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Degree

Master of Science

Program

Kinesiology

Supervisor

Donald H. Paterson

Abstract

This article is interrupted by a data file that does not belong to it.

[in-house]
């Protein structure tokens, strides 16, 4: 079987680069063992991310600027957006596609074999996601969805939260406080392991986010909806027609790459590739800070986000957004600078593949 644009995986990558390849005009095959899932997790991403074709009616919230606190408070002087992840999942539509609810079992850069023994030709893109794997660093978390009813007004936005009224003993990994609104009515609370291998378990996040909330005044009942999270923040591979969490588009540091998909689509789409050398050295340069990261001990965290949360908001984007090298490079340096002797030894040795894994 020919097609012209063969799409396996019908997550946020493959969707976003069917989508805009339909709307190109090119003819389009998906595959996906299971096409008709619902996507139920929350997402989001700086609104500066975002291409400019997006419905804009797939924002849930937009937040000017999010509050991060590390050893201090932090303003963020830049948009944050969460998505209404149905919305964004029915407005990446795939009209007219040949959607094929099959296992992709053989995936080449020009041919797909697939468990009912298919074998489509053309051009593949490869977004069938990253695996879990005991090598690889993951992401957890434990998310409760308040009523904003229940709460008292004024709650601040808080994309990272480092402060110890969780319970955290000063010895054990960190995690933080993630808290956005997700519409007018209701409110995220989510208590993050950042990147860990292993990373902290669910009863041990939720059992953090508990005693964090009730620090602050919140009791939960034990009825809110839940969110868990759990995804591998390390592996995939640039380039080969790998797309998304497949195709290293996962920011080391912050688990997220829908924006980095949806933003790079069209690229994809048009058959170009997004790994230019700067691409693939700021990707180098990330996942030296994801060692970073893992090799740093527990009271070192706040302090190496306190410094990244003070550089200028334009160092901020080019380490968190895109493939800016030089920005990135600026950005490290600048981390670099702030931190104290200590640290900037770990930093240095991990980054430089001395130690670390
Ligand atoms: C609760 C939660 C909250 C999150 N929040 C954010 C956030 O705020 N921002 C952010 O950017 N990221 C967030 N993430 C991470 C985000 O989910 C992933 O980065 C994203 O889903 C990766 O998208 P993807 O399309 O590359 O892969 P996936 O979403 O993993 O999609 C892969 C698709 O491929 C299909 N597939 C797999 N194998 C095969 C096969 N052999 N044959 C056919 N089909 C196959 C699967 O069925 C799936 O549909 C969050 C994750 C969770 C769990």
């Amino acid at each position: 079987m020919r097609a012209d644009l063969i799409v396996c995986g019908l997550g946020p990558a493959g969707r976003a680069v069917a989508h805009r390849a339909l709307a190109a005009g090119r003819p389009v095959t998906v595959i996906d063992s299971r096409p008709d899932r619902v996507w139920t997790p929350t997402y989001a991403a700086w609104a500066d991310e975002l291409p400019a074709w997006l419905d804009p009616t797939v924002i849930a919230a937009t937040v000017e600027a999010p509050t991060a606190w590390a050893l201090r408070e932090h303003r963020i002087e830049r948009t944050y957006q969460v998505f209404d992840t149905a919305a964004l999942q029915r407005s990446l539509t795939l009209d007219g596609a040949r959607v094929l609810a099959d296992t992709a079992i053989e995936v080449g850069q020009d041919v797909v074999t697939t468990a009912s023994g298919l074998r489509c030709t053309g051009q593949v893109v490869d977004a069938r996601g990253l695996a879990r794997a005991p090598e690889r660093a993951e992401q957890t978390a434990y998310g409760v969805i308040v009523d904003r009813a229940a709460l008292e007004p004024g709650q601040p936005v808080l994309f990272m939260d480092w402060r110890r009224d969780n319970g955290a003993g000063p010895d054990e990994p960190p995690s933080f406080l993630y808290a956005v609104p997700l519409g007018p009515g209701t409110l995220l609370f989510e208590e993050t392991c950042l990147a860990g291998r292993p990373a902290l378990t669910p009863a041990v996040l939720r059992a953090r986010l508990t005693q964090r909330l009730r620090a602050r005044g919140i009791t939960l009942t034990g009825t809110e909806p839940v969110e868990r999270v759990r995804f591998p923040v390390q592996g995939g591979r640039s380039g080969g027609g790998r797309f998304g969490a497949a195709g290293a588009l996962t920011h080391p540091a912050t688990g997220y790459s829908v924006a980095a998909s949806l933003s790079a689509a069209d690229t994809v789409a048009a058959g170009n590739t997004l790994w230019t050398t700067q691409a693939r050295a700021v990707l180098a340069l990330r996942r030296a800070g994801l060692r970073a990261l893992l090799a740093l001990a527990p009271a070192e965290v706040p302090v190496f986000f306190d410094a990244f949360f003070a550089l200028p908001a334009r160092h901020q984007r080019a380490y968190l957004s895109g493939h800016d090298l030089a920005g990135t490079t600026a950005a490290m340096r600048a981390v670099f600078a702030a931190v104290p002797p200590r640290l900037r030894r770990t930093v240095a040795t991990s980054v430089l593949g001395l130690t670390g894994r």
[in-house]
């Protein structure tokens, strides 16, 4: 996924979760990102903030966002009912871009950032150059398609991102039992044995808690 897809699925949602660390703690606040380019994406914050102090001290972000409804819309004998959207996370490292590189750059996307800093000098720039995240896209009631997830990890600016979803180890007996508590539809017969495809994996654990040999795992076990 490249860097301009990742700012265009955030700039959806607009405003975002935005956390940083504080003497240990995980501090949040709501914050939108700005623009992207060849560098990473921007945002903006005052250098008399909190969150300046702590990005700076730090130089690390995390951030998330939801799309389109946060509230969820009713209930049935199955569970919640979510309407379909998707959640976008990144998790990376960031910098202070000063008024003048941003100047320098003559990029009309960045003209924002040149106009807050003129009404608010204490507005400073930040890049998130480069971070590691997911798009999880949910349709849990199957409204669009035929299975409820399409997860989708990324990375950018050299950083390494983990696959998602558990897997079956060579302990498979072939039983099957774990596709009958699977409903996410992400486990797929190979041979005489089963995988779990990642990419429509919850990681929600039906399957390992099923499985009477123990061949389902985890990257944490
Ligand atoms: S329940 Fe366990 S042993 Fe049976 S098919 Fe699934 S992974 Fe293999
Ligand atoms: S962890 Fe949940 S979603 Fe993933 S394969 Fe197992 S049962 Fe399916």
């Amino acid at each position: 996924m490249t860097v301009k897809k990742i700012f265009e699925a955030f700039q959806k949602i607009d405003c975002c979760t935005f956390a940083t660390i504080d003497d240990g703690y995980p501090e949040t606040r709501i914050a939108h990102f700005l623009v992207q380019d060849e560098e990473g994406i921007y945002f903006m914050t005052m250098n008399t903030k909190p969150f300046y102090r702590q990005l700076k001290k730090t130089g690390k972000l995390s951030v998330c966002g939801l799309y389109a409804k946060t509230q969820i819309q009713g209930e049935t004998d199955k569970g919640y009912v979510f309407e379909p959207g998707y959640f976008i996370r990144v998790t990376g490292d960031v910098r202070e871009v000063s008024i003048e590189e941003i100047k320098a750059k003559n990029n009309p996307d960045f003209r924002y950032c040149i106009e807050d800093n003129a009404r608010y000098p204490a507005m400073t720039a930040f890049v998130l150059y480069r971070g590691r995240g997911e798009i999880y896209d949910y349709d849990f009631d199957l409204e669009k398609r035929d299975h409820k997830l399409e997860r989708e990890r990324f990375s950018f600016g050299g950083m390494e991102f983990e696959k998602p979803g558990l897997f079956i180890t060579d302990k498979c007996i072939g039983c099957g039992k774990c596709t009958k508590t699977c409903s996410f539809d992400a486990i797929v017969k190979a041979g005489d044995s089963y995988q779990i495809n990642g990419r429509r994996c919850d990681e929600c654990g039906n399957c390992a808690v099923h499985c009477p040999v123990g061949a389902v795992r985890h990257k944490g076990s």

The kinetics of the adjustment of pulmonary oxygen uptake (VO2) was examined during step transitions from 20 W to moderate-intensity cycling in young (Y), middle-aged (M), and older (O) endurance trained and untrained men. VO2p was measured breath-by-breath and changes in deoxygenated hemoglobin ([HHb]) were measured by near-infrared spectroscopy. VO2p and [HHb] were modeled with a monoexponential model. The kinetic time constant for VO2 (τVO2p) was not different across age-groups (P > 0.05) in the trained group (17 ± 8, 18 ± 5, and 20 ± 5 s, in Y, M, and O, respectively). For untrained, τVO2p was greater (P < 0.05) only in the O (26 ± 7, 24 ± 7, and 42 ± 11 s for Y, M, and O, respectively). The overall adjustment of [HHb] was faster than τVO2p in O untrained, resulting in an [HHb]/VO2p “overshoot” during the exercise transient; this may reflect a microvascular blood flow limitation. The present study suggests that long-term endurance training can abolish the age-related slowing of τVO2p via improved matching of local O2 delivery to muscle VO2.


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